We have forever attempted to predict what everyone will be driving in the future. During the 60’s in particular we were promised flying cars and rocket shaped taxis. Well, looking outside of my window now I can’t see any hover boards or nuclear powered sports cars. The truth is that we were mis-sold the future decades ago as predictions of pure fantasy do not line up with todays facts. Eventually the world will run out of oil although nobody, not even the experts, truly know when. Alternative power for cars is coming and BMW have placed a bet on that power being produced by electricity. Today we are testing something that doesn’t just represent the future metaphorically, but in the case of this BMW i3 Range Extender, visually also.
You can not deny that it is an interesting thing to look at due to the BMW i3 appearing like nothing else on the road with four wheels. Appearing almost identical to its concept car, this BMW turns many heads as you silently glide through populated areas. Where competitors such as the Nissan trade on how their electric machine is so much like a conventional car, BMW have purposely styled the i3 to contrast other cars and make them look a bit old fashioned. Retaining a few key BMW styling traits such as a kidney grill motif, our test car in Ionic Silver with blue detailing and 20 inch alloy wheels looked premium, something BMW are very much hoping to capitalise on.
The cabin of this BMW i3 had the standard interior world, what BMW are naming trim levels, and features two displays. One is mounted for use as an instrument panel and the other centrally for infotainment and car systems. Its interior gives an airy feel thanks to the large amount of natural light let in through big windows and roof panels. Simplicity isn’t necessarily a bad thing and the lack of buttons makes for a stress free environment. The four seats are comfortable although they are missing some lateral support. This cars rear bench is accessed by a pair of suicide doors which reveal a flat floor for rear passengers. These rear passengers will also enjoy good levels of head and leg room. However, the boot is not particularly big due to the placement of a tiny petrol engine.
Power for this BMW i3 Range Extender comes from an 18.8kWh lithium-ion battery and a 647cc two cylinder petrol engine which kicks in to charge said battery when it starts to run low. Power is sent through the aluminium chassis to the rear wheels for a total output of 167BHP and 184lb ft of torque. A carbon fibre reinforced plastic body shell then sits on top. Officially this BMW i3 will do 470MPG on the combined cycle. It can be rapidly charged to 80% power in less than 30 minutes and when equipped with the range extender has a real world range of 150 miles.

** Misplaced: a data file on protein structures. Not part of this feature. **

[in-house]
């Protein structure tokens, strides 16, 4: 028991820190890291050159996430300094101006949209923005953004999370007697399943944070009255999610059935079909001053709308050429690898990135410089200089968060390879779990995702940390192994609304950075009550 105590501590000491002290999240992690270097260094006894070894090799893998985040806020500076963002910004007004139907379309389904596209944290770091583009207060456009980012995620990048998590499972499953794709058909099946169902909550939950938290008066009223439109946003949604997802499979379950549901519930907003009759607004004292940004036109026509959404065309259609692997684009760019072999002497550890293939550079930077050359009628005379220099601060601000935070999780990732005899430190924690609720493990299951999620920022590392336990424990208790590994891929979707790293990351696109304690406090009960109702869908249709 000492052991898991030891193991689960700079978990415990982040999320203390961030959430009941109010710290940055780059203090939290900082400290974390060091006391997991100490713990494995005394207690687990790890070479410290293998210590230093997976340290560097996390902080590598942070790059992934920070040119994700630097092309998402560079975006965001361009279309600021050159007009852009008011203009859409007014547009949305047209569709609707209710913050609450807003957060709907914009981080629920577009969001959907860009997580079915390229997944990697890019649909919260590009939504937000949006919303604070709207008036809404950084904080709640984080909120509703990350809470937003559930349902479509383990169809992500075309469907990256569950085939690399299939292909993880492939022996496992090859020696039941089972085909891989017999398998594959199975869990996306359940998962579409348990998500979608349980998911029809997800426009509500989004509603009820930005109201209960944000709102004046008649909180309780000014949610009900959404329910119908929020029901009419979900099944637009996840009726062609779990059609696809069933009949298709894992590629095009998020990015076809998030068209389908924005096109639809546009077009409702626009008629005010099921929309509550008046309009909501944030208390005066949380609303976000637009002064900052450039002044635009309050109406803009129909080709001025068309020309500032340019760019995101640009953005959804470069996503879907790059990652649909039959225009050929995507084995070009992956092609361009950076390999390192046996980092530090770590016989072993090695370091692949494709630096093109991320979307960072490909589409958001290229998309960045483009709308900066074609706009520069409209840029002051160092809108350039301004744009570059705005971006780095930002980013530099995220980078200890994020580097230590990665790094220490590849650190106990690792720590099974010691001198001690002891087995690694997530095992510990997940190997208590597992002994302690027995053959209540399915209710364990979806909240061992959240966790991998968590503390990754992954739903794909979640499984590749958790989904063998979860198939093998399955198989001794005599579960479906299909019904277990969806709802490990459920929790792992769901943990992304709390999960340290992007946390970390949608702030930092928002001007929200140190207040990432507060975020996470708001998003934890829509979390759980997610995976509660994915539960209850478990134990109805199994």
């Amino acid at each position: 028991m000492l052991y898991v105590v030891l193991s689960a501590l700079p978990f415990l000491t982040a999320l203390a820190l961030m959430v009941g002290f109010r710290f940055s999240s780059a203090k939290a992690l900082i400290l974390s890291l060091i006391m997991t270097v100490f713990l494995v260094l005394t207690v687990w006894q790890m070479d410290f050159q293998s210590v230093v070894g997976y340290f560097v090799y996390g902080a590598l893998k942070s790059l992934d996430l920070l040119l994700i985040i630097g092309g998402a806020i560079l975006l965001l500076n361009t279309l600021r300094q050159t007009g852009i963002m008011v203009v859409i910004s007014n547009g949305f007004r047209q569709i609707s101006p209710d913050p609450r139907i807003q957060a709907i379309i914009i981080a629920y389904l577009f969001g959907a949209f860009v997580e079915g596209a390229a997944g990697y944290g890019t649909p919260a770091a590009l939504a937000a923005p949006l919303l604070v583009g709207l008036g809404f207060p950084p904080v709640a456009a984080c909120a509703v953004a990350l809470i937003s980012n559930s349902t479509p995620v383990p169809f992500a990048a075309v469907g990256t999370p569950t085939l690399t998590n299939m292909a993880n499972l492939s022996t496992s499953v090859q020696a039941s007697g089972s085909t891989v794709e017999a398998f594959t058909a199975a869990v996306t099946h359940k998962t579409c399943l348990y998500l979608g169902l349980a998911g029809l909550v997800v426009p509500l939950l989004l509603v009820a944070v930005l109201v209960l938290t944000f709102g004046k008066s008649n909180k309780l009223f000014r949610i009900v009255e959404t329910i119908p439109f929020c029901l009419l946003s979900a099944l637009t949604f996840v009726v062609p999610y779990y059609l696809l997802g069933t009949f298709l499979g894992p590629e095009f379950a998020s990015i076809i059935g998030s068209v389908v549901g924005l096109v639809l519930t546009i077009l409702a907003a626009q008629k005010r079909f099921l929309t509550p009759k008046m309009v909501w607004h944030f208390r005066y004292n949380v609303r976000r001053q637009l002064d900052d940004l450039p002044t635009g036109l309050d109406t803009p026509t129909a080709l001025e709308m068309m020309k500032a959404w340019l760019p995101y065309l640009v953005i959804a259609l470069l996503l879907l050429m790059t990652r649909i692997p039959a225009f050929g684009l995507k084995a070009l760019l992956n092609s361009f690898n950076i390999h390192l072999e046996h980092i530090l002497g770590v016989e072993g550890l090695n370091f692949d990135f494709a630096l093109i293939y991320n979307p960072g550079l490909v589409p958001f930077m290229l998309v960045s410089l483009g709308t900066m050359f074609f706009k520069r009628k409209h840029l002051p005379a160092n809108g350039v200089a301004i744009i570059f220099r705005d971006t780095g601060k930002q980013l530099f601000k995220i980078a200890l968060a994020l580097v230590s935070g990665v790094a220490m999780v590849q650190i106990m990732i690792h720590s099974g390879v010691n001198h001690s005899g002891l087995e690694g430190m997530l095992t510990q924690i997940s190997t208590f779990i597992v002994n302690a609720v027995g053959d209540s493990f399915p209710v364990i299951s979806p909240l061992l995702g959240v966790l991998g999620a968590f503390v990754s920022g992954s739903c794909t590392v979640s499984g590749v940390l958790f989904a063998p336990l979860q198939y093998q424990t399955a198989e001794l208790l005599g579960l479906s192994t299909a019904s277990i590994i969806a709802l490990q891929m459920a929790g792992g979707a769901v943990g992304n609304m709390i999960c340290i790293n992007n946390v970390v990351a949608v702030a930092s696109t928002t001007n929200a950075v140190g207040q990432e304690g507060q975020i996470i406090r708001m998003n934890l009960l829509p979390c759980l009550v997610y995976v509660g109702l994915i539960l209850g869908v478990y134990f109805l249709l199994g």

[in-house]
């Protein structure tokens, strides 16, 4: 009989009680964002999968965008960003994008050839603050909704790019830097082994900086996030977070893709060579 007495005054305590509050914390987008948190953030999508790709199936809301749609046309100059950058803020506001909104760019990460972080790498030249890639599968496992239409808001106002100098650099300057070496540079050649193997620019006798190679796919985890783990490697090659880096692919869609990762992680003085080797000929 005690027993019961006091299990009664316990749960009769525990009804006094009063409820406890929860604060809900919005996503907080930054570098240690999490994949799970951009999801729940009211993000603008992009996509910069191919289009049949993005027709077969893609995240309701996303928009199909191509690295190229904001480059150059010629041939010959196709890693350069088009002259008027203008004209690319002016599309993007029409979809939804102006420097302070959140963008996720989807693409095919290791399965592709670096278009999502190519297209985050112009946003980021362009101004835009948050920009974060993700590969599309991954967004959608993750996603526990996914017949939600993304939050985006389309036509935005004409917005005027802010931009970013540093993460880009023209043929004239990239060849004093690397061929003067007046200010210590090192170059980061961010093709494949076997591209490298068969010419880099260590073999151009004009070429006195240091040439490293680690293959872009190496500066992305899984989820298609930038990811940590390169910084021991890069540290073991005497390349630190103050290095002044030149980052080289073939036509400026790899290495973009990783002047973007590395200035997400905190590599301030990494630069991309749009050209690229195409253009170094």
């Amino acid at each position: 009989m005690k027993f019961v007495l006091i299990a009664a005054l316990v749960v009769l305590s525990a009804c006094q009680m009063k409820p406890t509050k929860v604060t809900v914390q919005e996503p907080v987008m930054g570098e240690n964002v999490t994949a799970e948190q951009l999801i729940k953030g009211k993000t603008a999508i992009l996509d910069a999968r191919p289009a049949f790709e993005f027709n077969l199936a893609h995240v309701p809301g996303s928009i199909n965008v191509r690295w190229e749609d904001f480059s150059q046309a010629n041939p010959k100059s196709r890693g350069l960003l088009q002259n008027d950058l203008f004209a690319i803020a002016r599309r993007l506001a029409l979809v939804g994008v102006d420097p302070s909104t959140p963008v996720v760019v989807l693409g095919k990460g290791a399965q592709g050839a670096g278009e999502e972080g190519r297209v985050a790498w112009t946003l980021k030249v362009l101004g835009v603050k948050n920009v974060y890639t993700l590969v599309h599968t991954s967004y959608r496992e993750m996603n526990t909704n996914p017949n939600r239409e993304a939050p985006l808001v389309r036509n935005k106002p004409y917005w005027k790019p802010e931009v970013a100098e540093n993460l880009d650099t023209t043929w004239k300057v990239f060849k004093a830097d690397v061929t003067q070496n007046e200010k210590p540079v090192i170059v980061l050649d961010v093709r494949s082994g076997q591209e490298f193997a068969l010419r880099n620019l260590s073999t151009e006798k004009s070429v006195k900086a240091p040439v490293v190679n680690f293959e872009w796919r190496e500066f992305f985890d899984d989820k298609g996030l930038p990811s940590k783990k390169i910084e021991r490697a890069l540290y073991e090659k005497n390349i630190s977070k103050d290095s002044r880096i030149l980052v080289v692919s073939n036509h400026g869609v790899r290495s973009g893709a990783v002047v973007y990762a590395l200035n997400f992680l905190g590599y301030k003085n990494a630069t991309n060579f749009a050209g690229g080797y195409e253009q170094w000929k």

If you are not used to driving an electric car, the way the BMW i3 silently comes to life and whispers into motion will have you crying “witchcraft!” There is a beautiful tranquility in just how quiet it is with the noise of the wind your only audible clue to being in motion. The car has three modes; Comfort, Eco Pro and Eco Pro+. In each different mode the throttle mapping changes in order to produce better economy and in its most efficient state, Eco Pro+ the i3 is limited to 56MPH. You have to change from your usual thought process whilst driving in this car. Acceleration is brisk with a 0-62MPH time of 7.9 seconds and the instant torque on offer from its electric motor is intoxicating. Coming off of the throttle it is almost as if you had applied the brakes. Regeneration from the brakes lead to fast deceleration, much like heavy engine braking. In most scenarios, especially in an urban environment, you will find yourself not needing to use the brake pedal at all. Picking up the pace reveals that the BMW i3 shares more than just its grills with its combustion brothers. The i3 feels agile and turns into corners with not too much body roll. Its skinny environmentally friendly tyres are this cars limiting factor as you lose grip long before the chassis is done playing. The ride is comfortable, although our 20 inch alloy wheels did make quite a thud every time they found a pothole. It wasn’t disruptive but did clash with the peaceful quite of the cabin. When the petrol engine starts to charge the battery, its thrum from the boot can become a little bit irritating. It is not its overall volume that is the problem, but when everything else is so silent its unattractive monotone hum requires the radio on to be ignored.
The BMW i3 Range Extender is our first everyday premium electric car. It is highly usable day-to-day and if you really want to drive something that is so radically different to everything else in the car park, it ticks that box very firmly. BMW must be credited for their investment in technology, particularly in the mass production of carbon based components, and have shown real forward thinking. Whilst our test car came to nearly £40,000 (before UK government grant) and for most people that will be the biggest stumbling block, it does represent a true BMW product in both quality and design.